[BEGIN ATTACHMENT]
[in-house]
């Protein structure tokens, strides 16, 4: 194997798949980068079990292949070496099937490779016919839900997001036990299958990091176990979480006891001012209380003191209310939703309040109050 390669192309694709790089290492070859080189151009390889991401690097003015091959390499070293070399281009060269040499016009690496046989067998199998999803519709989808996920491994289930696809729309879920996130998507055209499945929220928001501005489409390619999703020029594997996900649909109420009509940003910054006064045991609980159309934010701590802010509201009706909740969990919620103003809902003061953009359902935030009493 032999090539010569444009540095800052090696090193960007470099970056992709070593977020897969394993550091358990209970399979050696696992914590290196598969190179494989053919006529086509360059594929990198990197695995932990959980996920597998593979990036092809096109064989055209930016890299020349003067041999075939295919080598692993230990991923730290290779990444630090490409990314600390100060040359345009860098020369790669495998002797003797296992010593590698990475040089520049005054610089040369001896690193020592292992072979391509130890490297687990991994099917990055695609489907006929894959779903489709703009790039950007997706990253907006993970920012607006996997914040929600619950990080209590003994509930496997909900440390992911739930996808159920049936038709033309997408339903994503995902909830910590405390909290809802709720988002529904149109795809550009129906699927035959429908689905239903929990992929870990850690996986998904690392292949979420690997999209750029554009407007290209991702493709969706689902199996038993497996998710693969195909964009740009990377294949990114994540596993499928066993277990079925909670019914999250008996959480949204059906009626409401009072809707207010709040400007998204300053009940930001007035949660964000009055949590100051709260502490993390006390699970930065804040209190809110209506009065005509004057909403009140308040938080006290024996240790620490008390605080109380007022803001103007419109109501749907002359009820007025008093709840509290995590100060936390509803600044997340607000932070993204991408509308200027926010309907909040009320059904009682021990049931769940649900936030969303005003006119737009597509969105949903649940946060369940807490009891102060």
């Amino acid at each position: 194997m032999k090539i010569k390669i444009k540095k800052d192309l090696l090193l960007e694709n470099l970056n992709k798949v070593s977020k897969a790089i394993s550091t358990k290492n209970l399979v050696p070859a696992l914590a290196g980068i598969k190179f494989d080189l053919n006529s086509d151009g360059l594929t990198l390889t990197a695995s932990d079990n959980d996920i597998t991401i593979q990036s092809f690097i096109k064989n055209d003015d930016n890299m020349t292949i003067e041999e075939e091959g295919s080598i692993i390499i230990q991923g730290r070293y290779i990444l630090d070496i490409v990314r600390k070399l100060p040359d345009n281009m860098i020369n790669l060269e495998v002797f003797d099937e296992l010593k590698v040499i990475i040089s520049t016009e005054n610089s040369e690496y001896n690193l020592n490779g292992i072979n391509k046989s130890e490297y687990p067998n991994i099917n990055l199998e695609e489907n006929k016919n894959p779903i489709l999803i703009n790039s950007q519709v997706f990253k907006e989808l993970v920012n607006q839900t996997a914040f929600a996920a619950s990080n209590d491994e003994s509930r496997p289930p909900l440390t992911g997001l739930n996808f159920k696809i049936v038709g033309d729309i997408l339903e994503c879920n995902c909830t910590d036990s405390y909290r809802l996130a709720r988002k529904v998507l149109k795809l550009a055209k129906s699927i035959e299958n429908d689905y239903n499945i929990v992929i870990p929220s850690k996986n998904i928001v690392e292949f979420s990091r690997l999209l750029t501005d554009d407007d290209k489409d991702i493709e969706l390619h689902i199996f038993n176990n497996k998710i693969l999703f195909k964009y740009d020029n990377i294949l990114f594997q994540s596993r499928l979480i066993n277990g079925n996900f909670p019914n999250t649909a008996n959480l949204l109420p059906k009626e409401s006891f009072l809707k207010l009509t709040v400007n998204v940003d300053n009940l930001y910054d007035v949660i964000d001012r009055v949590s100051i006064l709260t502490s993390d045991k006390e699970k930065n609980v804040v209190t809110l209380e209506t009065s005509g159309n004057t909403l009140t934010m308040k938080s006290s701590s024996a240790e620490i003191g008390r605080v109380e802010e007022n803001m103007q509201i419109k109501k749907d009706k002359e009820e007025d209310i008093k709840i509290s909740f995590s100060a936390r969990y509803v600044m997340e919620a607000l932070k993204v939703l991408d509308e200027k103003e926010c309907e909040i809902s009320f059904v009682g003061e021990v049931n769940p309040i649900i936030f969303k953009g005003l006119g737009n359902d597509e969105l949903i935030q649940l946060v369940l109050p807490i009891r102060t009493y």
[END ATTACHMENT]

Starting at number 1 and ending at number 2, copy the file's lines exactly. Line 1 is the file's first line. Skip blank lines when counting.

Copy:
[in-house]
């Protein structure tokens, strides 16, 4: 194997798949980068079990292949070496099937490779016919839900997001036990299958990091176990979480006891001012209380003191209310939703309040109050 390669192309694709790089290492070859080189151009390889991401690097003015091959390499070293070399281009060269040499016009690496046989067998199998999803519709989808996920491994289930696809729309879920996130998507055209499945929220928001501005489409390619999703020029594997996900649909109420009509940003910054006064045991609980159309934010701590802010509201009706909740969990919620103003809902003061953009359902935030009493 032999090539010569444009540095800052090696090193960007470099970056992709070593977020897969394993550091358990209970399979050696696992914590290196598969190179494989053919006529086509360059594929990198990197695995932990959980996920597998593979990036092809096109064989055209930016890299020349003067041999075939295919080598692993230990991923730290290779990444630090490409990314600390100060040359345009860098020369790669495998002797003797296992010593590698990475040089520049005054610089040369001896690193020592292992072979391509130890490297687990991994099917990055695609489907006929894959779903489709703009790039950007997706990253907006993970920012607006996997914040929600619950990080209590003994509930496997909900440390992911739930996808159920049936038709033309997408339903994503995902909830910590405390909290809802709720988002529904149109795809550009129906699927035959429908689905239903929990992929870990850690996986998904690392292949979420690997999209750029554009407007290209991702493709969706689902199996038993497996998710693969195909964009740009990377294949990114994540596993499928066993277990079925909670019914999250008996959480949204059906009626409401009072809707207010709040400007998204300053009940930001007035949660964000009055949590100051709260502490993390006390699970930065804040209190809110209506009065005509004057909403009140308040938080006290024996240790620490008390605080109380007022803001103007419109109501749907002359009820007025008093709840509290995590100060936390509803600044997340607000932070993204991408509308200027926010309907909040009320059904009682021990049931769940649900936030969303005003006119737009597509969105949903649940946060369940807490009891102060």